I have finally got it together to finish writing the pattern and here it is: Blakeney. A simple cardigan with a raglan sleeve and modern tapered fit designed for knitting with handspun yarn (weight 12-14 WPI (alternatively a commercial DK weight yarn). Handsomely modelled here by Sean.
I wanted it to have a clean silhouette, with a tapering to the waist for a contemporary fit. With an unfussy plain knit fabric, I think the yarn should be the star here and not fancy-pancy technique or stitch-craftery.
It is knitted using a seamless construction, worked from the bottom up, with the body knitted in one piece. The sleeves are knitted in the round and assembled with the body for knitting onwards through the raglan. The button holes and a neat I-chord edge are knitted as the garment is worked. Thus avoiding any tedious after bands. Which always take me at least 3 attempts before I get it right- and I have knitted many…you would think I would be whizz at them by now… but no. I also spent some time playing with different buttonhole methods. but that is a whole subject in itself. So maybe a topic for a later post. I finished it with a tape which gave the garment a very nice drape and handle. Hard to describe what I mean, but it really gave it a quality finish.
I worked on this design whilst I was knitting a particularly complex Patricia Roberts textured pattern, so I am wondering if the simplicity of stitch and construction was an antidote to this.
The yarn, a subtle marled 2-ply, in shifting blues and grey tones was inspired by the shallow seas of the North Norfolk Coast. I wrote of this in a previous post here.
In particular the pattern is named after Blakeney, one of my favourite parts of the coast. Once a thriving port, Blakeney also had a colourful reputation for piracy, smuggling and general lawlessness. I’m not sure of the veracity of the claims but there are records of the men of Blakeney boarding ships, bringing them to harbour and stripping them of their cargo. As well as incidents of Merchant Ships resting in the harbour and finding their cargos mysteriously vanishing. Indeed the residents refused to supply a ship for the battle against the Spanish Armada. So it seems fitting with the Spinzilla Team HSNs Pirate theme.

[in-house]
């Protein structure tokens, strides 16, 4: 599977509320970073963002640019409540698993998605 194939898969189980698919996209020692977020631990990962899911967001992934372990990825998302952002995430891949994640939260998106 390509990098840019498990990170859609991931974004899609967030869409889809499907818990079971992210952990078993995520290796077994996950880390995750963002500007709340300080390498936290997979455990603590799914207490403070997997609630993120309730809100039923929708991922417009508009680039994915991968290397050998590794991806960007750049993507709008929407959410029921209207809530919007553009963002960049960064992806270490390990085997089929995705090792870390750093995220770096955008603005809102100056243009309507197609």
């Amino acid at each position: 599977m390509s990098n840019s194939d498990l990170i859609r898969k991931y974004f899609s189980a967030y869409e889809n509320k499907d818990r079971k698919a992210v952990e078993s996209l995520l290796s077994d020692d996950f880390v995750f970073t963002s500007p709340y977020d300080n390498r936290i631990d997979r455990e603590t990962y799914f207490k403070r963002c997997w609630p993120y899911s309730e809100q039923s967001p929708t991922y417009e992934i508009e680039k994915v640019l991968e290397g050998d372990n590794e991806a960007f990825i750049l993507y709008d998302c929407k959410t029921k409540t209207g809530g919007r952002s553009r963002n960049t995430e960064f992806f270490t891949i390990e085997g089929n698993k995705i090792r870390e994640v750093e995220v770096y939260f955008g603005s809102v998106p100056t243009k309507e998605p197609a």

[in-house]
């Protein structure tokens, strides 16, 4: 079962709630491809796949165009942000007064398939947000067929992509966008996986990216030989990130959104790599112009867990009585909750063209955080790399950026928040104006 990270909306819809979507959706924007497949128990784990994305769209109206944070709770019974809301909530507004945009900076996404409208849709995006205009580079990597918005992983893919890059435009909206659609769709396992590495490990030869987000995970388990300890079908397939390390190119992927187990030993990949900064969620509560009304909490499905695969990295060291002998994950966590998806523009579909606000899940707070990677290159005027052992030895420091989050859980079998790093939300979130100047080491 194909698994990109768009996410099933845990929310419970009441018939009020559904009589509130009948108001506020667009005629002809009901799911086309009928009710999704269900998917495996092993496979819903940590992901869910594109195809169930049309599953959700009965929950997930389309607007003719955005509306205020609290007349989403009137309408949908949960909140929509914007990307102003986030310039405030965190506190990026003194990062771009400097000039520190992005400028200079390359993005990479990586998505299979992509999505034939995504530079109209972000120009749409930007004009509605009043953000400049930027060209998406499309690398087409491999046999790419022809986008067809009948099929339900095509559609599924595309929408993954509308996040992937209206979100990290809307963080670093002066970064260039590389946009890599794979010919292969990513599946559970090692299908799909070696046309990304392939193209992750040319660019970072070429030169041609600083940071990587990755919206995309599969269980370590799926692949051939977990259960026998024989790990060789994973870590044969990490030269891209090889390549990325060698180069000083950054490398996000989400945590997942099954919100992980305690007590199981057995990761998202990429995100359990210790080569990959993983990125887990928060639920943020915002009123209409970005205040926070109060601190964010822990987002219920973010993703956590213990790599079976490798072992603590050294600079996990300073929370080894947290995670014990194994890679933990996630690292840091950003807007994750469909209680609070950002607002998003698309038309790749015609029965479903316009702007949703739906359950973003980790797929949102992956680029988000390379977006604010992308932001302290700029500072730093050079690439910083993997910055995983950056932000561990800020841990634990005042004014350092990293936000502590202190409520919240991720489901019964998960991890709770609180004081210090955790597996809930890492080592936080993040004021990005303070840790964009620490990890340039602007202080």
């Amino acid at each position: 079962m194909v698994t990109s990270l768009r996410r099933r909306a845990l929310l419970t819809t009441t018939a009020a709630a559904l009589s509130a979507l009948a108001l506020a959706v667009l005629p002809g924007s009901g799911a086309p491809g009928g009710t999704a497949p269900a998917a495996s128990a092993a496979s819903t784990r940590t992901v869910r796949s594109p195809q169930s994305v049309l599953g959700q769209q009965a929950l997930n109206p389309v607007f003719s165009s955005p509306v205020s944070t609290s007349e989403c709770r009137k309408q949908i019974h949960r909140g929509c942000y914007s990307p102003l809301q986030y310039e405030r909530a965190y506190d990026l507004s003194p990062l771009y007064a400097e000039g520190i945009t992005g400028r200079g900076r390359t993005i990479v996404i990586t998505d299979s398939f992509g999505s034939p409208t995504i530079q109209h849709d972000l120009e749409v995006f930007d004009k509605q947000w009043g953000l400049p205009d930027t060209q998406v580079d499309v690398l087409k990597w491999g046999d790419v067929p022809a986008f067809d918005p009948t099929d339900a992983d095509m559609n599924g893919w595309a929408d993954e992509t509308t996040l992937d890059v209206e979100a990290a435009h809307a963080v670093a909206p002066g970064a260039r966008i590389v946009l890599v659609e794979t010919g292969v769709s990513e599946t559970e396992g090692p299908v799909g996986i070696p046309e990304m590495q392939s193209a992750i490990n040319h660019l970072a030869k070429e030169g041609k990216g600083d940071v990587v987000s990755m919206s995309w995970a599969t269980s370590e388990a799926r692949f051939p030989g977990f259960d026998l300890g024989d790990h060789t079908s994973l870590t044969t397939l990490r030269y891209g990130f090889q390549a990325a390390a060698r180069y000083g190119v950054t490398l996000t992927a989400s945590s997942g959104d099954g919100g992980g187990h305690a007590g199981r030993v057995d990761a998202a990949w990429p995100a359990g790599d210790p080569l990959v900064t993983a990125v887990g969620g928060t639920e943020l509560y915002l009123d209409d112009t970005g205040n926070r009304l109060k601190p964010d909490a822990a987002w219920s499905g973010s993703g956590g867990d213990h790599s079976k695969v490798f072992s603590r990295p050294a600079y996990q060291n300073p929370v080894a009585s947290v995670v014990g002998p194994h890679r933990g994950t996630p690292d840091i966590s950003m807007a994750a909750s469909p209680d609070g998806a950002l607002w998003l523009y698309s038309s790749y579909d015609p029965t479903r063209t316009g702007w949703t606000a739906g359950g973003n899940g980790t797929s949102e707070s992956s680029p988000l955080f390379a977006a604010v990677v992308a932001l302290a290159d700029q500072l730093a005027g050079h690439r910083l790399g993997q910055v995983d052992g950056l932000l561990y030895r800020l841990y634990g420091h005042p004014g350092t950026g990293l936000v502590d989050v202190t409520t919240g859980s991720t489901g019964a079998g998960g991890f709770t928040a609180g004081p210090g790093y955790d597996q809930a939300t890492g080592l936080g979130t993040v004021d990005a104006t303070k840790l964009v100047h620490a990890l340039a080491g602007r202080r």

I found writing the pattern out an odd process. The act of writing and planning was a more rigorous approach than I am used to. My normal approach is quite instinctive, usually involving a great deal of trial and error, much swearing and ripping and reknitting till I get the perfect finish I have in my mind. Over time I have got better so there is less trial and error. Grading was also a new skill that I had not any experience of. hopefully I have it right (ish). If you do have a bash at this pattern (and thank you so much if you do) let me know your experience of it, feedback is very welcome.
The pattern is in 4 sizes: Small, medium, large, x-large (105 [108, 112, 115] cm (40[42, 44, 45] inches). Shown modelled by Sean, wearing the large size.
Handspun isn’t to everyones taste nor accessible if you are not a spinner. I suggest a millspun alternative would be something woollen with a soft to medium handle. The pattern would need a Double knit (DK) (US no 4 Medium) with a gauge of between 21-24sts over 10cm. Just a suggestion but something like Blacker Pure Shetland DK knitting yarn would do well.